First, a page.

Crowdsourcing Approaches to Big Data Curation - Rio Big Data Meetup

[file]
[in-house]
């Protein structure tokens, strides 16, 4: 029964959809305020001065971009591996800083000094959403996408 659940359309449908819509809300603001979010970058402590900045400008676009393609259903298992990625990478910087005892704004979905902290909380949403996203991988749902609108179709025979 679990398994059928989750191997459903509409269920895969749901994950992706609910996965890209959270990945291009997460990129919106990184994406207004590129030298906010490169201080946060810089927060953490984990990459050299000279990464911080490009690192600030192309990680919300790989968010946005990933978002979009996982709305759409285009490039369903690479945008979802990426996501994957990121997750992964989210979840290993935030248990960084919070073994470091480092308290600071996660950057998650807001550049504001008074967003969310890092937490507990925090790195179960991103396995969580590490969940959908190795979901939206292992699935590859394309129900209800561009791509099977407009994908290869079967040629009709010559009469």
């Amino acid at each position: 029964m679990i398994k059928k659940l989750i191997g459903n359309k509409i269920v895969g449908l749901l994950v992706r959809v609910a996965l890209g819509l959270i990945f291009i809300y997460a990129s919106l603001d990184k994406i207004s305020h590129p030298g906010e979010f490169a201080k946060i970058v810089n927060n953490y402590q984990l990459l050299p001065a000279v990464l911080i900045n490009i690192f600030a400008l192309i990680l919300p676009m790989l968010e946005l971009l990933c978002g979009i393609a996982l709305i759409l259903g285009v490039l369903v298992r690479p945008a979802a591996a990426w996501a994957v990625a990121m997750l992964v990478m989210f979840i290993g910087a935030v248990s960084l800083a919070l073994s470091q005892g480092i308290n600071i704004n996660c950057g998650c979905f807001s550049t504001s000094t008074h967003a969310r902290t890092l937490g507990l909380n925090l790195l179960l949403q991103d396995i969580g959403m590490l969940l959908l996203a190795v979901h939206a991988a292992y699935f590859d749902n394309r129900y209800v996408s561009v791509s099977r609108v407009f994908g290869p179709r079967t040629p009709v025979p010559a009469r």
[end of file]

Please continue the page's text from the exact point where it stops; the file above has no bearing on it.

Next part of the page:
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<ul><li><p>Crowdsourcing Approaches to Big Data Cura5on </p><p>Edward Curry Insight Centre for Data Analy5cs, </p><p>University College Dublin </p></li><li><p>Take Home </p><p>Algorithms Humans Better Data Data </p></li><li><p>Talk Overview </p><p> Part I: Mo4va4on Part II: Data Quality And Data Cura4on Part III: Crowdsourcing Part IV: Case Studies on Crowdsourced Data Cura4on </p><p> Part V: SeBng up a Crowdsourced Data Cura4on Process </p><p> Part VI: Linked Open Data Example Part IIV: Future Research Challenges </p></li><li><p>PART I </p></li><li><p>BIG Big Data Public Private Forum </p><p>THE BIG PROJECT </p><p>Overall objective </p><p>Bringing the necessary stakeholders into a self-sustainable industry-led initiative, which will greatly contribute to </p><p>enhance the EU competitiveness taking full advantage of Big Data technologies. </p><p>Work at technical, business and policy levels, shaping the future through the positioning of IIM and Big Data </p><p>specifically in Horizon 2020. </p><p>BIG Big Data Public Private Forum </p></li><li><p>BIG Big Data Public Private Forum </p><p>SITUATING BIG DATA IN INDUSTRY </p><p> Health Public Sector Finance &amp; Insurance </p><p>Telco, Media&amp; Entertainment </p><p>Manufacturing, Retail, Energy, </p><p>Transport </p><p>Needs Offerings </p><p>Value Chain </p><p>Technical Working Groups </p><p>Industry Driven Sectorial Forums </p><p>Data Acquisition </p><p>Data Analysis </p><p>Data Curation </p><p>Data Storage </p><p>Data Usage </p><p> Structured data Unstructured data Event processing Sensor networks Protocols Real-time Data streams Multimodality </p><p> Stream mining Semantic analysis Machine learning Information extraction </p><p> Linked Data Data discovery Whole world semantics </p><p> Ecosystems Community data analysis </p><p> Cross-sectorial data analysis </p><p> Data Quality Trust / Provenance Annotation Data validation Human-Data Interaction </p><p> Top-down/Bottom-up Community / Crowd Human Computation Curation at scale Incentivisation Automation Interoperability </p><p> In-Memory DBs NoSQL DBs NewSQL DBs Cloud storage Query Interfaces Scalability and Performance </p><p> Data Models Consistency, Availability, Partition-tolerance </p><p> Security and Privacy Standardization </p><p> Decision support Prediction In-use analytics Simulation Exploration Visualisation Modeling Control Domain-specific usage </p></li><li><p>BIG Big Data Public Private Forum </p><p>SUBJECT MATTER EXPERT INTERVIEWS </p></li><li><p>BIG Big Data Public Private Forum </p><p>KEY INSIGHTS </p><p>Key Trends Lower usability barrier for data tools Blended human and algorithmic data processing for coping with </p><p>for data quality Leveraging large communities (crowds) Need for semantic standardized data representation Significant increase in use of new data models (i.e. graph) </p><p>(expressivity and flexibility) </p><p> Much of (Big Data) technology is evolving evolutionary </p><p> But business processes change must be revolutionary </p><p> Data variety and verifiability are key opportunities </p><p> Long tail of data variety is a major shift in the data landscape </p><p>The Data Landscape Lack of Business-driven Big </p><p>Data strategies Need for format and data </p><p>storage technology standards Data exchange between </p><p>companies, institutions, individuals, etc. </p><p> Regulations &amp; markets for data access </p><p> Human resources: Lack of skilled data scientists </p><p>Biggest Blockers </p><p>Technical White Papers available on: </p></li><li><p>The Internet of Everything: Connecting the Unconnected </p></li><li><p>Earth Science Systems of Systems </p></li><li><p>Ci5zen Sensors </p><p>humans as ci,zens on the ubiquitous Web, ac,ng as sensors and sharing their observa,ons and views </p><p> Sheth, A. (2009). Ci4zen sensing, social signals, and enriching human experience. Internet Compu,ng, IEEE, 13(4), 87-92. </p><p>Air Pollution </p></li><li><p>Citizens as Sensors </p></li><li><p>DATA QUALITY AND DATA CURATION PART II </p></li><li><p>The Problems with Data </p><p>Knowledge Workers need: Access to the right data Confidence in that data </p><p>Flawed data effects 25% of critical data in worlds top companies </p><p>Data quality role in recent financial crisis: Asset are defined differently </p><p>in different programs </p><p> Numbers did not always add up </p><p> Departments do not trust each others figures </p><p> Figures not worth the pixels they were made of </p></li><li><p>What is Data Quality? </p><p>Desirable characteristics for information resource Described as a series of quality dimensions: n Discoverability &amp; Accessibility: storing and classifying in </p><p>appropriate and consistent manner </p><p>n Accuracy: Correctly represents the real-world values it models n Consistency: Created and maintained using standardized </p><p>definitions, calculations, terms, and identifiers </p><p>n Provenance &amp; Reputation: Track source &amp; determine reputation Includes the objectivity of the source/producer Is the information unbiased, unprejudiced, and impartial? Or does it come from a reputable but partisan source? </p><p>Wang, R. and D. Strong, Beyond Accuracy: What Data Quality Means to Data Consumers. Journal of Management Information Systems, 1996. 12(4): p. 5-33. </p></li><li><p>Data Quality </p><p>ID PNAME PCOLOR PRICE </p><p>APNR iPod Nano Red 150 </p><p>APNS iPod Nano Silver 160 </p><p> 150 5 </p><p>Source A </p><p>Source B </p><p>Schema Difference? </p><p>Data Developer </p><p>APNR </p><p>iPod Nano </p><p>Red </p><p>150 </p><p>APNR </p><p>iPod Nano </p><p>Silver </p><p>160 </p><p>iPod Nano IPN890 150 </p><p>5 </p><p>Value Conflicts? Entity Duplication? </p><p>Data Steward </p><p>Business Users </p><p>? </p><p>Technical Domain (Technical) </p><p>Domain </p></li><li><p>What is Data Curation? </p><p>n Digital Curation Selection, preservation, maintenance, collection, </p><p>and archiving of digital assets </p><p>n Data Curation Active management of data over its life-cycle </p><p>n Data Curators Ensure data is trustworthy, discoverable, accessible, </p><p>reusable, and fit for use Museum cataloguers of the Internet age </p></li><li><p>Related Activities </p><p>n Data Governance/ Master Data Management Convergence of data quality, data management, </p><p>business process management, and risk management </p><p> Part of overall data governance strategy for organization </p><p>n Data Curator = Data Steward </p><p>n DO </p></li><li><p>Types of Data Curation </p><p>n Multiple approaches to curate data, no single correct way Who? </p><p> Individual Curators Curation Departments Community-based Curation </p><p> How? Manual Curation (Semi-)Automated Sheer Curation </p></li><li><p>Types of Data Curation Who? </p><p>n Individual Data Curators Suitable for infrequently changing small quantity </p><p>of data (</p></li><li><p>Types of Data Curation Who? </p><p>n Curation Departments Curation experts working with subject matter </p><p>experts to curate data within formal process Can deal with large curation effort (000s of records) </p><p>n Limitations Scalability: Can struggle with large quantities of </p><p>dynamic data (&gt;million records) </p><p> Availability: Post-hoc nature creates delay in curated data availability </p></li><li><p>Types of Data Curation - Who? </p><p>n Community-Based Data Curation Decentralized approach to data curation Crowd-sourcing the curation process </p><p> Leverages community of users to curate data Wisdom of the community (crowd) Can scale to millions of records </p></li><li><p>Types of Data Curation How? </p><p>n Manual Curation Curators directly manipulate data Can tie users up with low-value add activities </p><p>n (Sem-)Automated Curation Algorithms can (semi-)automate curation </p><p>activities such as data cleansing, record duplication and classification </p><p> Can be supervised or approved by human curators </p></li><li><p>Types of Data Curation How? </p><p>n Sheer curation, or Curation at Source Curation activities integrated in normal workflow </p><p>of those creating and managing data </p><p> Can be as simple as vetting or rating the results of a curation algorithm </p><p> Results can be available immediately </p><p>n Blended Approaches: Best of Both Sheer curation + post hoc curation department Allows immediate access to curated data Ensures quality control with expert curation </p></li><li><p>Data Quailty </p><p>Data Curation Example </p><p>Profile Sources </p><p>Define Mappings </p><p>Cleans Enrich </p><p>De-duplicate Define Rules </p><p>Curated Data </p><p>Data Developer </p><p>Data Curator </p><p>Data Governance </p><p>Business Users </p><p>Applications </p><p>Product Data Product Data </p></li><li><p>Data Curation </p><p>n Pros Can create a single version of truth Standardized information creation and management Improves data quality </p><p>n Cons Significant upfront costs and efforts Participation limited to few (mostly) technical experts Difficult to scale for large data sources </p><p> Extended Enterprise e.g. partner, data vendors Small % of data under management (i.e. CRM, Product, ) </p></li><li><p>The New York Times </p><p>100 Years of Expert Data Curation </p></li><li><p>The New York Times </p><p>n Largest metropolitan and third largest newspaper in the United States </p><p>n q Most popular newspaper </p><p>website in US </p><p>n 100 year old curated repository defining its participation in the emerging Web of Data </p></li><li><p>The New York Times </p><p>n Data curation dates back to 1913 Publisher/owner Adolph S. Ochs decided to </p><p>provide a set of additions to the newspaper </p><p>n New York Times Index Organized catalog of articles titles and summaries </p><p> Containing issue, date and column of article Categorized by subject and names Introduced on quarterly then annual basis </p><p>n Transitory content of newspaper became important source of searchable historical data Often used to settle historical debates </p></li><li><p>The New York Times </p><p>n Index Department was created in 1913 Curation and cataloguing of NYT resources </p><p> Since 1851 NYT had low quality index for internal use </p><p>n Developed a comprehensive catalog using a controlled vocabulary Covering subjects, personal names, </p><p>organizations, geographic locations and titles of creative works (books, movies, etc), linked to articles and their summaries </p><p>n Current Index Dept. has ~15 people </p></li><li><p>The New York Times </p><p>n Challenges with consistently and accurately classifying news articles over time Keywords expressing subjects may show some </p><p>variance due to cultural or legal constraints </p><p> Identities of some entities, such as organizations and places, changed over time </p><p>n Controlled vocabulary grew to hundreds of thousands of categories Adding complexity to classification process </p></li><li><p>The New York Times </p><p>n Increased importance of Web drove need to improve categorization of online content </p><p>n Curation carried out by Index Department Library-time (days to weeks) Print edition can handle next-day index </p><p>n Not suitable for real-time online publishing needed a same-day index </p></li><li><p>The New York Times </p><p>n Introduced two stage curation process Editorial staff performed best-effort semi-</p><p>automated sheer curation at point of online pub. Several hundreds journalists </p><p> Index Department follow up with long-term accurate classification and archiving </p><p>n Benefits: Non-expert journalist curators provide instant </p><p>accessibility to online users </p><p> Index Department provides long-term high-quality curation in a trust but verify approach </p></li><li><p>NYT Curation Workflow </p><p> Curation starts with article getting out of the newsroom </p></li><li><p>NYT Curation Workflow </p><p> Member of editorial staff submits article to web-based rule based information extraction system (SAS Teragram) </p></li><li><p>NYT Curation Workflow </p><p> Teragram uses linguistic extraction rules based on subset of Index Depts controlled vocab. </p></li><li><p>NYT Curation Workflow </p><p> Teragram suggests tags based on the Index vocabulary that can potentially describe the content of article </p></li><li><p>NYT Curation Workflow </p><p> Editorial staff member selects terms that best describe the contents and inserts new tags if necessary </p></li><li><p>NYT Curation Workflow </p><p> Reviewed by the taxonomy managers with feedback to editorial staff on classification process </p></li><li><p>NYT Curation Workflow </p><p> Article is published online at </p></li><li><p>NYT Curation Workflow </p><p> At later stage article receives second level curation by Index Dept. additional Index tags and a summary </p></li><li><p>NYT Curation Workflow </p><p> Article is submitted to NYT Index </p></li><li><p>The New York Times </p><p>n Early adopter of Linked Open Data (June 09) </p></li><li><p>The New York Times </p><p>n Linked Open Data @ Subset of 10,000 tags from index vocabulary Dataset of people, organizations &amp; locations </p><p> Complemented by search services to consume data about articles, movies, best sellers, Congress votes, real estate, </p><p>n Benefits Improves traffic by third party data usage Lowers development cost of new applications </p><p>for different verticals inside the website E.g. movies, travel, sports, books </p></li><li><p>CROWDSOURCING PART III </p></li><li><p>Introduction to Crowdsourcing </p><p>n Coordinating a crowd (a large group of workers)to do micro-work (small tasks) that solves problems (that computers or a single user cant) </p><p>n A collection of mechanisms and associated methodologies for scaling and directing crowd activities to achieve goals </p><p>n Related Areas Collective Intelligence Social Computing Human Computation Data Mining </p><p> A. J. Quinn and B. B. Bederson, Human computation: a survey and taxonomy of a growing field, in Proceedings of the 2011 Annual Conference on Human Factors in Computing Systems, 2011, pp. 14031412. </p></li><li><p>When Computers Were Human </p><p>n Maskelyne 1760 Used human computers </p><p>to created almanac of moon positions </p><p>Used for shipping/navigation </p><p>Quality assurance Do calculations twice Compare to third verifier </p><p>D. A. Grier, When Computers Were Human, vol. 13. Princeton University Press, 2005. </p></li><li><p>When Computers Were Human </p></li><li><p>Human Visual perception Visuospatial thinking Audiolinguistic ability Sociocultural </p><p>awareness </p><p>Creativity Domain knowledge </p><p>Machine Large-scale data </p><p>manipulation </p><p>Collecting and storing large amounts of data </p><p>Efcient data movement Bias-free analysis </p><p>Human vs Machine Affordances </p><p>R. J. Crouser and R. Chang, An affordance-based framework for human computation and human-computer collaboration, IEEE Trans. Vis. Comput. Graph., vol. 18, pp. 28592868, 2012. </p></li><li><p>When to Crowdsource a Task? </p><p>n Computers cannot do the task </p><p>n Single person cannot do the task </p><p>n Work can be split into smaller tasks </p></li><li><p>Platforms and Marketplaces </p></li><li><p>Types of Crowds </p><p>n Internal corporate communities Taps potential of internal workforce Curate competitive enterprise data that will </p><p>remain internal to the company May not always be the case e.g. product technical </p><p>support and marketing data </p><p>n External communities Public crowd-souring market places Pre-competitive communities </p></li><li><p>Generic Architecture </p><p>Workers </p><p>Platform/Marketplace (Publish Task, Task Management) </p><p>Requestors </p><p>1. </p><p>2. </p><p>4. </p><p>3. </p></li><li><p>Mturk Workflow </p></li><li><p>CASE STUDIES ON CROWDSOURCED DATA CURATION PART IV </p></li><li><p>Crowdsourced Data Curation </p><p>59 </p><p>DQ Rules &amp; Algorithms </p><p> Entity Linking Data Fusion </p><p>Relation Extraction </p><p>Human Computation </p><p> Relevance Judgment </p><p>Data Verification Disambiguation </p><p>Clean Data Internal Community - Domain Knowledge - High Quality Responses - Trustable </p><p>Web of Data </p><p>Databases </p><p>Textual Content </p><p>Programmers Managers </p><p>External Crowd - High Availability - Large Scale - Expertise Variety </p></li><li><p>Examples of CDM Tasks </p><p>n Understanding customer sentiment for launch of new product around the world. </p><p>n Implemented 24/7 sentiment analysis system with workers from around the world. </p><p>n 90% accuracy in 95% on content </p><p>n Categorize millions of products on eBays catalog with accurate and complete attributes </p><p>n Combine the crowd with machine learning to create an affordable and flexible catalog quality system </p></li><li><p>Examples of CDM Tasks </p><p>n Natural Language Processing Dialect Identification, Spelling Correction, Machine </p><p>Translation, Word Similarity </p><p>n Computer Vision Image Similarity, Image An...</p></li></ul>